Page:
Parathyroid surgery, also known as parathyroidectomy, is a surgical procedure performed to treat disorders of the parathyroid glands. This is primarily done to address hyperparathyroidism, a condition characterized by the overproduction of parathyroid hormone (PTH), which leads to elevated calcium levels in the blood.
The parathyroid glands are four tiny glands located in the neck behind the thyroid gland. They produce parathyroid hormone (PTH), which helps to regulate the level of calcium in the blood.
Calcium is an essential mineral that plays a role in many important bodily functions, including muscle contraction, nerve signaling, and bone health. PTH works to maintain calcium levels in the blood within a narrow range. If calcium levels fall too low, PTH triggers the release of calcium from the bones and increases the absorption of calcium from the intestines. If calcium levels rise too high, PTH inhibits the release of calcium from the bones and decreases the absorption of calcium from the intestines.
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The parathyroid glands are very important for maintaining overall health and well-being. If the parathyroid glands produce too much or too little PTH, it can lead to a number of health problems.
There are two main types of parathyroid surgery:
Minimally Invasive Parathyroidectomy
In many cases, hyperparathyroidism can be treated with minimally invasive surgery. The surgeon makes a small incision in the neck or uses endoscopic techniques to locate and remove the overactive parathyroid gland(s) while preserving the healthy ones. This approach often results in a shorter recovery time.
Bilateral Neck Exploration
In cases where the exact location of the overactive gland(s) is uncertain, a more extensive surgery called bilateral neck exploration may be necessary. During this procedure, all four parathyroid glands are examined, and the abnormal ones are removed.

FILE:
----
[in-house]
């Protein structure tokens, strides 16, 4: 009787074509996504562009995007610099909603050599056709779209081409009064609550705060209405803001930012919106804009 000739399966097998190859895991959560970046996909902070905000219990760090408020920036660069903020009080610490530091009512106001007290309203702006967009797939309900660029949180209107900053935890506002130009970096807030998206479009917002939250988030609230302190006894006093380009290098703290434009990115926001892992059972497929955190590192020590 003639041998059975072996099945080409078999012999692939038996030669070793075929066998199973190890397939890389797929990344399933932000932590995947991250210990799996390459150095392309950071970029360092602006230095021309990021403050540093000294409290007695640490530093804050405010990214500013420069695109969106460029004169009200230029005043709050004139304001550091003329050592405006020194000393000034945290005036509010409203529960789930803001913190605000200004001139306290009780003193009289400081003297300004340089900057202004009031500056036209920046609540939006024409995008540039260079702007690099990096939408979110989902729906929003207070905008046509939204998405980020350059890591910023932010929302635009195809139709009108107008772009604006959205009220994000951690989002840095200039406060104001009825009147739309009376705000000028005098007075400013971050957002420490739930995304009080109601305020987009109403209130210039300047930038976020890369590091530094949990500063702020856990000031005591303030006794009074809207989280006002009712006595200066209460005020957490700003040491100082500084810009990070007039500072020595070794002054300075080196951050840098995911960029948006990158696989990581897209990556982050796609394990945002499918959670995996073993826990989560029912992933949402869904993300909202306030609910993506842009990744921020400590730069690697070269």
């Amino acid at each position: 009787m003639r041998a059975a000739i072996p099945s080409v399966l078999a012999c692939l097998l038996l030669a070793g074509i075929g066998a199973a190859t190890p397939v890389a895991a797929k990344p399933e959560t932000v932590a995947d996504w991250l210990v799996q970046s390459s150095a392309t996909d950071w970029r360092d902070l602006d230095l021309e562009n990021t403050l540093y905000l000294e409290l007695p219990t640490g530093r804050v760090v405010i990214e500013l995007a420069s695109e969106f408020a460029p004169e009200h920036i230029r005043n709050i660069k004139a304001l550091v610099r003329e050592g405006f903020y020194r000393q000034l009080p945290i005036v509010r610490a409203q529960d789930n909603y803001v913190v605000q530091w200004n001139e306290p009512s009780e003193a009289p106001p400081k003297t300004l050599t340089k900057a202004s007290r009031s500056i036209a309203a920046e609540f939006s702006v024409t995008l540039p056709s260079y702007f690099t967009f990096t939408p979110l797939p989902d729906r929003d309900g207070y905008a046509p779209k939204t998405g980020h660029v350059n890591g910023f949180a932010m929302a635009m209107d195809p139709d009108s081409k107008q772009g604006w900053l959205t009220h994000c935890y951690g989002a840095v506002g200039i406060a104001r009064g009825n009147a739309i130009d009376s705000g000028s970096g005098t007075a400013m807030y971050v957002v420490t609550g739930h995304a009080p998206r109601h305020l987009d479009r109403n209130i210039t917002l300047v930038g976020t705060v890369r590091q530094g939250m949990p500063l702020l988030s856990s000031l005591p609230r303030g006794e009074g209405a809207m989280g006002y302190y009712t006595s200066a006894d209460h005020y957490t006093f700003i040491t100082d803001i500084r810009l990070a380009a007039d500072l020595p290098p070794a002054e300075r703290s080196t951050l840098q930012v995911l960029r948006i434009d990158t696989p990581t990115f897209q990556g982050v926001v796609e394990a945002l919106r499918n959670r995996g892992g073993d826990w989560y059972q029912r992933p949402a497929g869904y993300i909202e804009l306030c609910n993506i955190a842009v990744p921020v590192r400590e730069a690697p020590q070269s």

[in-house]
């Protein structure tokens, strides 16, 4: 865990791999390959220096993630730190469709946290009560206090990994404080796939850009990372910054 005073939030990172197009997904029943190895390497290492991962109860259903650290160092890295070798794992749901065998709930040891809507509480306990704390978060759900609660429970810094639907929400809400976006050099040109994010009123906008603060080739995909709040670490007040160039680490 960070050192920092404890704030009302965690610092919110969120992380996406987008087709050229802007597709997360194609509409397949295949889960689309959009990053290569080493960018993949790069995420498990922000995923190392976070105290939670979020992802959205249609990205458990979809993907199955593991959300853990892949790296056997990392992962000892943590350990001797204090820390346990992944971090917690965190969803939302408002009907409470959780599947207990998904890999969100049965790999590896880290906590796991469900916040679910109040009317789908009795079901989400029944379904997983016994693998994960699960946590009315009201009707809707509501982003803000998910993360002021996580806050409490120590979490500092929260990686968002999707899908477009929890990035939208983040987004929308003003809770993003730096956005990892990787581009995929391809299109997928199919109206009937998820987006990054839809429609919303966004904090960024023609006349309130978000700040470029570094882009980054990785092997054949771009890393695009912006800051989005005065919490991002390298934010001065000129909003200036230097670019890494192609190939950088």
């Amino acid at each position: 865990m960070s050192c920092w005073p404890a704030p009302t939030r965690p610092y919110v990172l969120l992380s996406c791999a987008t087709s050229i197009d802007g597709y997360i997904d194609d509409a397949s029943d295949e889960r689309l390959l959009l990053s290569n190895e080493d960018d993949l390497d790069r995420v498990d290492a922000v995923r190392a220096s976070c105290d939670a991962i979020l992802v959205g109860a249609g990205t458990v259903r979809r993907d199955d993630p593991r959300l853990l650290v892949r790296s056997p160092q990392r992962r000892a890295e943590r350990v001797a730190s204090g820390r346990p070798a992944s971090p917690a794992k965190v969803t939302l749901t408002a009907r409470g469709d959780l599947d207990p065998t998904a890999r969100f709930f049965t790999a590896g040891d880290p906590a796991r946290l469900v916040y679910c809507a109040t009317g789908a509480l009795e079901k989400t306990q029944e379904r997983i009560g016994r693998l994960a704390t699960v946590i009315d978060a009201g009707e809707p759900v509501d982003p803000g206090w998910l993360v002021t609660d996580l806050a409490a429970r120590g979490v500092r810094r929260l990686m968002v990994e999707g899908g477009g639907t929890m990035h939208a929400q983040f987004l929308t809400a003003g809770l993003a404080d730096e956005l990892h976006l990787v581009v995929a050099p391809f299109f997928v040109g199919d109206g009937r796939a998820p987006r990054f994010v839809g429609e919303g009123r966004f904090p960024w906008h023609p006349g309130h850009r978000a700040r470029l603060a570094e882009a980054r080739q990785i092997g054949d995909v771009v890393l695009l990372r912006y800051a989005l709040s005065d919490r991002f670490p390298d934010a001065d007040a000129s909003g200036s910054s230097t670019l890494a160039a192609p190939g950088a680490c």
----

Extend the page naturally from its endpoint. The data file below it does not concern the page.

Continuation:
Parathyroid surgery is typically performed under general anesthesia. The surgeon makes a small incision in the neck, usually on one side near the thyroid gland. The parathyroid glands are carefully identified and examined. The overactive gland(s) are removed while preserving the healthy glands.
In some cases, the surgeon may implant a portion of a healthy parathyroid gland into another location in the neck to ensure continued production of PTH.
Post-operation, most patients can go home on the same day as the surgery or the following day. Calcium levels are closely monitored post-surgery, as the remaining parathyroid glands may need time to adjust to their new function. Patients may experience some neck discomfort and should avoid strenuous activities during the initial recovery period.
Risks & Complications
As with any surgical procedure, there are potential risks and complications, including bleeding, infection, damage to nearby structures, and the risk of hypoparathyroidism (insufficient PTH production) if too many parathyroid glands are removed or damaged.
Parathyroid surgery is typically performed by experienced surgeons like an Ear, Nose, or Throat Doctor (otolaryngologist), often in collaboration with endocrinologists. The decision to undergo parathyroid surgery is based on a thorough evaluation of the patient's condition and should be discussed in detail with healthcare providers to ensure the most appropriate treatment approach is chosen.